Jane Austen’s House in Chawton, Hampshire is the picturesque country cottage where Jane Austen lived. It is the most treasured Austen site in the world. It was here that Jane’s genius flourished and where she wrote, revised and had published all her novels: Sense and Sensibility, Pride and Prejudice, Mansfield Park, Emma, Northanger Abbey and Persuasion.
Jane lived at what is now Jane Austen’s House for the last eight years of her life. She moved here in 1809 with her mother, sister Cassandra and friend Martha Lloyd after a period spent living in lodgings. The house was owned by Jane’s brother Edward, who had been named heir to the wealthy Knight family and had since inherited the Chawton Estate. The house – a 17th century building – was offered to the women rent-free for life.
In May 1817, after a period of ill health, Jane Austen left the village to seek medical treatment in Winchester. She died two months later on 18 July 1817. Jane’s mother and sister continued to live at the house for the rest of their lives. In 1845 the house was split into three dwellings to provide homes for staff on the Chawton estate and the building remained in this state until it was put up for sale in 1947.
After an appeal by the Jane Austen Society, the house was bought by Mr. T.E. Carpenter who turned it into a Museum dedicated to the life and works of Jane Austen, opening to the public in 1949.
Today, Jane Austen’s House is a Grade I listed building and one of the most important literary sites in the world, attracting tens of thousands of visitors each year. The Museum holds an important collection of objects associated with Jane Austen, including letters written by Jane and personal effects belonging to her and her family. Particular highlights include her jewellery, first editions of her books, furniture, textiles and the table at which she wrote her much loved novels.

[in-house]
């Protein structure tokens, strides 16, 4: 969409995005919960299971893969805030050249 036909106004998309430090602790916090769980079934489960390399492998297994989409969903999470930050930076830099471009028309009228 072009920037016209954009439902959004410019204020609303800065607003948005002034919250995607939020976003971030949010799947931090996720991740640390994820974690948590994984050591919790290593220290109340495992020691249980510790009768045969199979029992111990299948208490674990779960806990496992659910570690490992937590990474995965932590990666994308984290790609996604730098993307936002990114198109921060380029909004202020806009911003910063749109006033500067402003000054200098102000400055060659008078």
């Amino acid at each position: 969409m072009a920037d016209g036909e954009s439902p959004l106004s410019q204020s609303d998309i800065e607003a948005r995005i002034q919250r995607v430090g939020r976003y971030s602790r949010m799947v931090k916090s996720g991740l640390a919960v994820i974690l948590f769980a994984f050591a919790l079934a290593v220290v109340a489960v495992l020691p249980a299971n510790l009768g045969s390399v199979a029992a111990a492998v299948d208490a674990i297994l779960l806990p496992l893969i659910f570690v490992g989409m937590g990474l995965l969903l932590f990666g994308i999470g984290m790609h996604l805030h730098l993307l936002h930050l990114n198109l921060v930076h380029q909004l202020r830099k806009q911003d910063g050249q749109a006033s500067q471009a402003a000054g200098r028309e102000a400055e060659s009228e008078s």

Visitors to the House can freely explore Jane’s home and beautiful cottage garden whilst learning about her life through exhibitions and displays. Hands-on activities for all ages can be found alongside in-depth information panels and family objects, housed in the rooms that Jane would have known.
Once visitors have had their fill of the enchanting atmosphere, the Gift Shop with a large selection of souvenirs is well worth a browse. Schools and colleges are welcome too, with a dedicated Learning Officer ready to inspire and transport classes back to early 19th century Hampshire.
|Open February - May (1 Feb 2021 - 31 May 2021)|
|Monday - Sunday||10:30||- 16:30|
|Open June - August (1 June 2021 - 31 Aug 2021)|
|Monday - Sunday||10:00||- 17:00|
|Open September - December (1 Sept 2021 - 31 Dec 2021)|
|Monday - Sunday||10:30||- 16:30|
* Closed 24th - 26th December and throughout January. Reopening on 1st February. Please check website for opening times. Last entry time half an hour before closing.
Map & Directions
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Jane Austen's House Museum is located in the rural village of Chawton near the town of Alton in Hampshire. The historic city of Winchester is just over 15 miles to the south west of the village, and the market town of Farnham is 10 miles to the west.
Jane Austen's House Museum and the village of Chawton are just off the A31 at the A31/A32 roundabout near the town of Alton. Free parking is provided in the public car park opposite the Museum beyond the pub car park.
Public Transport Directions
By train: South Western Railway operate a regular service between London Waterloo and Alton, which is just 2 miles from the Museum. A taxi service can be found at the station in Alton for the onward journey.
By bus: It is now easier than ever to visit Jane Austen’s House Museum by public transport with an easy to follow walking guide from a nearby bus stop. The number 64 Stagecoach service runs daily between Alton train station and Winchester (Broadway), while the number 38 service from Petersfield to Alton offers a less frequent alternative option stopping directly outside the Museum in Chawton. Please always check the Stagecoach website before travelling.